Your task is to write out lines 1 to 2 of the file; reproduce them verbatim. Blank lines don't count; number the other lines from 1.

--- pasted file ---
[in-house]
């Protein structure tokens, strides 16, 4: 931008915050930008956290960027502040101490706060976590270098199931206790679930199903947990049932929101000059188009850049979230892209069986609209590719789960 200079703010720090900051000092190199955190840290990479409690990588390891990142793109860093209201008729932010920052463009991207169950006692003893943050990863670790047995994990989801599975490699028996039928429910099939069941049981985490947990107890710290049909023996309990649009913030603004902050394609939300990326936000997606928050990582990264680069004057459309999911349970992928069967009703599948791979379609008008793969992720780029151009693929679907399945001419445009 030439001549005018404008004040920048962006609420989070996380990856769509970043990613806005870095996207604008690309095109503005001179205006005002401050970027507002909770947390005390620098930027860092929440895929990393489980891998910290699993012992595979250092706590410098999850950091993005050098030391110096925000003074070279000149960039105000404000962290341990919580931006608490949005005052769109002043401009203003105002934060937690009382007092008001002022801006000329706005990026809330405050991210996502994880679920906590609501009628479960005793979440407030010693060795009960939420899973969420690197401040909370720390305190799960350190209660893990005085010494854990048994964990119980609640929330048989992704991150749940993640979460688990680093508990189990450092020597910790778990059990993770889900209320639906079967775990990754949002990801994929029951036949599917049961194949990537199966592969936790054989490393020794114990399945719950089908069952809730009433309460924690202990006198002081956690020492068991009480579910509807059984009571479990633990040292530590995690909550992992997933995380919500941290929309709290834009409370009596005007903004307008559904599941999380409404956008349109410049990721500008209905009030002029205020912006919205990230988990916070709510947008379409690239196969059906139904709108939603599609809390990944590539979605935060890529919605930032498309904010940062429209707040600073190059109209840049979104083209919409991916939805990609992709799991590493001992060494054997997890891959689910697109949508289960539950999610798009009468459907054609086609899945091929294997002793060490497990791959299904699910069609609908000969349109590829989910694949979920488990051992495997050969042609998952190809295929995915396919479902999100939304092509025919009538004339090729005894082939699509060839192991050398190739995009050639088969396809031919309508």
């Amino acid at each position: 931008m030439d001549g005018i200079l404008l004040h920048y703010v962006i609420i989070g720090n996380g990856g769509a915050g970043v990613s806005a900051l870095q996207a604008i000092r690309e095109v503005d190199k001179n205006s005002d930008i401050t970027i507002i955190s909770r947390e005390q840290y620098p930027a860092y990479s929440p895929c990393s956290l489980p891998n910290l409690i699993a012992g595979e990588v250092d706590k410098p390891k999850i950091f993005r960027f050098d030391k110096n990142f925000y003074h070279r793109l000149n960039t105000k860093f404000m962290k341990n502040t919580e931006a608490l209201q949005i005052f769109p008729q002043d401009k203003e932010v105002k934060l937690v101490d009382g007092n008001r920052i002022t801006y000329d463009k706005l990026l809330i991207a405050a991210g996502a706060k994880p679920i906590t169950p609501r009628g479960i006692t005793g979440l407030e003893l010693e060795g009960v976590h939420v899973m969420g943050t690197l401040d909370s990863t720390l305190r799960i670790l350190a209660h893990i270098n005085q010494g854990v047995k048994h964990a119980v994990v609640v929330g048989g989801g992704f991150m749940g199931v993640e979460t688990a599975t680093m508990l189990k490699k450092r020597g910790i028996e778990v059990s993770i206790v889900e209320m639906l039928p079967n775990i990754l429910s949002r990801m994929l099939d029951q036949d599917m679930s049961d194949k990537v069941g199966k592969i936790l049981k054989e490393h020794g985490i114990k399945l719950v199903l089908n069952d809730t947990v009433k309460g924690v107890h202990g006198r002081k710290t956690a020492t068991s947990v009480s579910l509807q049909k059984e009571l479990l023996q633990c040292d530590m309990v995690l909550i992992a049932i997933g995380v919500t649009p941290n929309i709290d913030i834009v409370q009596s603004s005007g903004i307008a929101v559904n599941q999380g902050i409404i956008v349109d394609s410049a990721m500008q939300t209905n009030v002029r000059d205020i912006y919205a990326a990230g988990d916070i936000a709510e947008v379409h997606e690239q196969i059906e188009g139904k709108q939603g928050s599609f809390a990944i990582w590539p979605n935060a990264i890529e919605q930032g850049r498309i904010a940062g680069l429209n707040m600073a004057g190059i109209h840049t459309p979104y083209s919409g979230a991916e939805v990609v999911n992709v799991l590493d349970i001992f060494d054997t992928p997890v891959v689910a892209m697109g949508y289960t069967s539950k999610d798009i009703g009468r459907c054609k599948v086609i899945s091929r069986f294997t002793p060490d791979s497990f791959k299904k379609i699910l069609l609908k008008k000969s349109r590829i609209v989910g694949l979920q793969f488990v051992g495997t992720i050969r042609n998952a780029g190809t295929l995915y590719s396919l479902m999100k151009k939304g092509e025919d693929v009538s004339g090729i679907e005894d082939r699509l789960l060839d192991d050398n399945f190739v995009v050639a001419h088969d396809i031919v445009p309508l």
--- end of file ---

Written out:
[in-house]
């Protein structure tokens, strides 16, 4: 931008915050930008956290960027502040101490706060976590270098199931206790679930199903947990049932929101000059188009850049979230892209069986609209590719789960 200079703010720090900051000092190199955190840290990479409690990588390891990142793109860093209201008729932010920052463009991207169950006692003893943050990863670790047995994990989801599975490699028996039928429910099939069941049981985490947990107890710290049909023996309990649009913030603004902050394609939300990326936000997606928050990582990264680069004057459309999911349970992928069967009703599948791979379609008008793969992720780029151009693929679907399945001419445009 030439001549005018404008004040920048962006609420989070996380990856769509970043990613806005870095996207604008690309095109503005001179205006005002401050970027507002909770947390005390620098930027860092929440895929990393489980891998910290699993012992595979250092706590410098999850950091993005050098030391110096925000003074070279000149960039105000404000962290341990919580931006608490949005005052769109002043401009203003105002934060937690009382007092008001002022801006000329706005990026809330405050991210996502994880679920906590609501009628479960005793979440407030010693060795009960939420899973969420690197401040909370720390305190799960350190209660893990005085010494854990048994964990119980609640929330048989992704991150749940993640979460688990680093508990189990450092020597910790778990059990993770889900209320639906079967775990990754949002990801994929029951036949599917049961194949990537199966592969936790054989490393020794114990399945719950089908069952809730009433309460924690202990006198002081956690020492068991009480579910509807059984009571479990633990040292530590995690909550992992997933995380919500941290929309709290834009409370009596005007903004307008559904599941999380409404956008349109410049990721500008209905009030002029205020912006919205990230988990916070709510947008379409690239196969059906139904709108939603599609809390990944590539979605935060890529919605930032498309904010940062429209707040600073190059109209840049979104083209919409991916939805990609992709799991590493001992060494054997997890891959689910697109949508289960539950999610798009009468459907054609086609899945091929294997002793060490497990791959299904699910069609609908000969349109590829989910694949979920488990051992495997050969042609998952190809295929995915396919479902999100939304092509025919009538004339090729005894082939699509060839192991050398190739995009050639088969396809031919309508």